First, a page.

Being able to see and experience extraordinary locations and cultures from around the world, sparks students’ intellectual curiosity, creativity and imagination.
“Virtual reality offers experiential learning,” says Luxford-Moore head of E-learning at the ESMS schools in Edinburgh and a VR pioneer. “It allows children to gain from a number of mediums – visually, auditorily and kinesthetically with their learning.”
This way, VR in education caters to a wide variety of learning styles. It becomes particularly beneficial for students with learning difficulties, who find traditional classroom teaching challenging. VR also encourages independent learning, where students can absorb the content at their own pace and time.
VR is also financially inclusive for students. Through VR, money no longer remains a barrier for students to travel the globe and take virtual field trips with their peers. 👏
Experiencing a whole new reality is a stimulating experience. Especially if the experience is a shared one. VR in education stimulates students to share their thoughts and opinions about their viewing experience with each other. This encourages the building of soft skills like communication, critical thinking and analysis.
All students have particular subjects that they struggle with. VR with its life-like experience and interactive dimensions makes learning engaging and playful.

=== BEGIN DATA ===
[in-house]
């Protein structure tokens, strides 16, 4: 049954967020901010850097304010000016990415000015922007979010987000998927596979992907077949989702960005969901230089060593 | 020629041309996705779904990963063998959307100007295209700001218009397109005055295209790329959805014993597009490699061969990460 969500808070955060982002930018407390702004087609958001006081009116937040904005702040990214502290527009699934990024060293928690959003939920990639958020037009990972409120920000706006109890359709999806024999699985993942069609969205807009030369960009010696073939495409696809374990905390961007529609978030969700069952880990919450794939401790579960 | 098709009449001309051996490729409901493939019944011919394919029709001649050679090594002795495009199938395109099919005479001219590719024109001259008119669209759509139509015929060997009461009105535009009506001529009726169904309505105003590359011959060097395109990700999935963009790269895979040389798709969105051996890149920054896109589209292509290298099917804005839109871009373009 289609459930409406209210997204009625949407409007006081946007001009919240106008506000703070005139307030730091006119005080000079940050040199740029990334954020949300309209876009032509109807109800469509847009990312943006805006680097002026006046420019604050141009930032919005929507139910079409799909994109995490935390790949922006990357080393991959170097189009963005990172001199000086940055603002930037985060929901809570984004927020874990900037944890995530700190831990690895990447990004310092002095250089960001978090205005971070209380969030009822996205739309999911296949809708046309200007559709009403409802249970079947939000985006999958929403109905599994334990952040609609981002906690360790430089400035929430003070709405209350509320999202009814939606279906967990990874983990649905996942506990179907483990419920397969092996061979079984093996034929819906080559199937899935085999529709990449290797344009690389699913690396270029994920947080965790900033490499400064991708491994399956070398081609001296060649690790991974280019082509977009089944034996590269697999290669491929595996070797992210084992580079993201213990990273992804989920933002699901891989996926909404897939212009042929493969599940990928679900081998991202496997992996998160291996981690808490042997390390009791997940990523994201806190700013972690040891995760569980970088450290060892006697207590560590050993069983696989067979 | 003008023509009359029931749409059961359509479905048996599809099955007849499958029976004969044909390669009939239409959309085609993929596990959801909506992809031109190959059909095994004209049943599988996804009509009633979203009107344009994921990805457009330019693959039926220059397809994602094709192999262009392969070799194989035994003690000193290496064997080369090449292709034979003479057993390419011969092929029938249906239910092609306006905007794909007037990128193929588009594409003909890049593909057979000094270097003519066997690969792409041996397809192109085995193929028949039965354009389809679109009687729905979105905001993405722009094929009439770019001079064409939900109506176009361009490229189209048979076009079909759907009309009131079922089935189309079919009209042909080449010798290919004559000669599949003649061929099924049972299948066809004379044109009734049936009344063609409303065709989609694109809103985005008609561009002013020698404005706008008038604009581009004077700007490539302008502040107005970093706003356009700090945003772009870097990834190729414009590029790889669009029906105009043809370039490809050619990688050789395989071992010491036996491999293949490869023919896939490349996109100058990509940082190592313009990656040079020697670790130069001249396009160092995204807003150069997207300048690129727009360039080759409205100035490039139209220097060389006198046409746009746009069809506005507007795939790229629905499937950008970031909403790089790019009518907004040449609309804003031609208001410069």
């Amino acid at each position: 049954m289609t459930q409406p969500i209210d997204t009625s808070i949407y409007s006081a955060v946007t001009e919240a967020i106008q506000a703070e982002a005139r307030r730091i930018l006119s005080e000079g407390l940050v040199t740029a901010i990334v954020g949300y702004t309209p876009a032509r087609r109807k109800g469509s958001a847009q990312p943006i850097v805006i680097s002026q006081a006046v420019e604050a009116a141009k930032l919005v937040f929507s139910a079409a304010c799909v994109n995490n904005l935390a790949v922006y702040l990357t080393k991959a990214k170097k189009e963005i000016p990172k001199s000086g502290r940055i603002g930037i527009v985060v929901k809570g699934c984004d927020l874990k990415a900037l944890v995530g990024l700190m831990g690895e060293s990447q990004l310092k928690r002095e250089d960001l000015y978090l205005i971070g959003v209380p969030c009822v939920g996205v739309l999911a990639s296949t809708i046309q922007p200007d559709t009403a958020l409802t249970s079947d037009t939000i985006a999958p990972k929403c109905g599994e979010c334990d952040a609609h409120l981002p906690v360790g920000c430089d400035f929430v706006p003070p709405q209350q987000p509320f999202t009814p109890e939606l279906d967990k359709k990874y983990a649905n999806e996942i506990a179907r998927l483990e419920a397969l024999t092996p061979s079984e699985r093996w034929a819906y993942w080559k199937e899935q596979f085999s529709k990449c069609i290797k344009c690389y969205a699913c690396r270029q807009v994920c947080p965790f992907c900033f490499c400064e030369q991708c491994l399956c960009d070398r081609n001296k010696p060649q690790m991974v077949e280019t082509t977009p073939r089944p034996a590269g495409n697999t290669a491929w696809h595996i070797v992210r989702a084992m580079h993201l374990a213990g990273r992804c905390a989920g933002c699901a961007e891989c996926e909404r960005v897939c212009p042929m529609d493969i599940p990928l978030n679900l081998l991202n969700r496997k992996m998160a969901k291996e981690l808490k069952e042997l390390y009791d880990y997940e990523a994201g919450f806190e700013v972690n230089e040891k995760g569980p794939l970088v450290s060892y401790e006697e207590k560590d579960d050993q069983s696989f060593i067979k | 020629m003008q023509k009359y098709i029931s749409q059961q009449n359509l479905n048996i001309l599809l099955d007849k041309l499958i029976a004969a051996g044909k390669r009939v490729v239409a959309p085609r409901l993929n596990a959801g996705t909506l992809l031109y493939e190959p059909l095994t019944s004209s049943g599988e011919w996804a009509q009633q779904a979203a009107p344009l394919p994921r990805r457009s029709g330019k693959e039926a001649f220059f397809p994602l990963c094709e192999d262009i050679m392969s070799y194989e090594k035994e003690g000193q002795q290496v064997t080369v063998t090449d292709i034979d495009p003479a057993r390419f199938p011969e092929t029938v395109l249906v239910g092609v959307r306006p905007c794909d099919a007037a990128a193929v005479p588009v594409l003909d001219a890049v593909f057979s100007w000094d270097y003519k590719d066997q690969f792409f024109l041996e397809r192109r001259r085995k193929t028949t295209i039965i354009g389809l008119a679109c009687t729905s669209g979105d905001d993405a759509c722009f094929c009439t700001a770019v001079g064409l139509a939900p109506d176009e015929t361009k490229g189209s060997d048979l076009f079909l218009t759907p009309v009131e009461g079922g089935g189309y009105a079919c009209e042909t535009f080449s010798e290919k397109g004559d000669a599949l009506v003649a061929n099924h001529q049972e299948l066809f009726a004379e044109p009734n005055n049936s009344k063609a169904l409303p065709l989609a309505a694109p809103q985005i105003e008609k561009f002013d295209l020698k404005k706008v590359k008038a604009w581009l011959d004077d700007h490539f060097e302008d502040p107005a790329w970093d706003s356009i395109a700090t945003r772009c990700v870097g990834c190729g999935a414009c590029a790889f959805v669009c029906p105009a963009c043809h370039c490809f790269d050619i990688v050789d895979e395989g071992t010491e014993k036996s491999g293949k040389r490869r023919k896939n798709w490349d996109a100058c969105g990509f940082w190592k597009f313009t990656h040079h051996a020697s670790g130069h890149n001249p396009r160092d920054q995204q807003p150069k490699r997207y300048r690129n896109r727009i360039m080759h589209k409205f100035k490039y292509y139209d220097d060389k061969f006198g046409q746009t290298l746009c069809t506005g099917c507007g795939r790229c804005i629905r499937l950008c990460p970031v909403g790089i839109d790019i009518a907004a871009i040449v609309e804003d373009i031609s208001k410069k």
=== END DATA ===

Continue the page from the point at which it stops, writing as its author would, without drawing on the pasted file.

A topic like climate change can feel hard for students to grasp. Yet, if they are transported to the arctic through VR, they will feel a connection with the environment. This immersive experience will enable them to truly understand the impact of climate change. 💪
The pandemic brought online learning to the forefront of education. With its immersive experience, VR in education can make access to mentors and educational courses across the globe even more impactful for students.
At GoStudent, we provide tailored learning programmes for your child from our community of highly qualified tutors. Book your free trial lesson here. 🚀
Why is virtual reality the future of education?
According to studies, virtual reality and augmented reality have the potential to boost the global economy by £1.4 trillion by 2030. While augmented reality is forecasted to provide the biggest benefits to global GDP, accounting for £985 million of that total. Apart from the many pedagogical benefits of VR, the technology is also extremely supportive when it comes to filling in learning gaps.
How virtual reality helps mental health in students
As the pandemic continues, many students are still struggling with switching from remote learning to classroom learning. Social anxiety and children refusing to go to school have been some common challenges.
Luxford-Moore says it’s true that VR can never replace face-to-face learning. Yet VR with its ability to transport students to any place can give them “a better connection between homeschooling and classroom learning.”
If your child’s school is using VR for teaching, we’d recommend you embrace this technology. Rest assured that VR will only enhance your child’s learning, making lessons a memorable and exciting experience.👊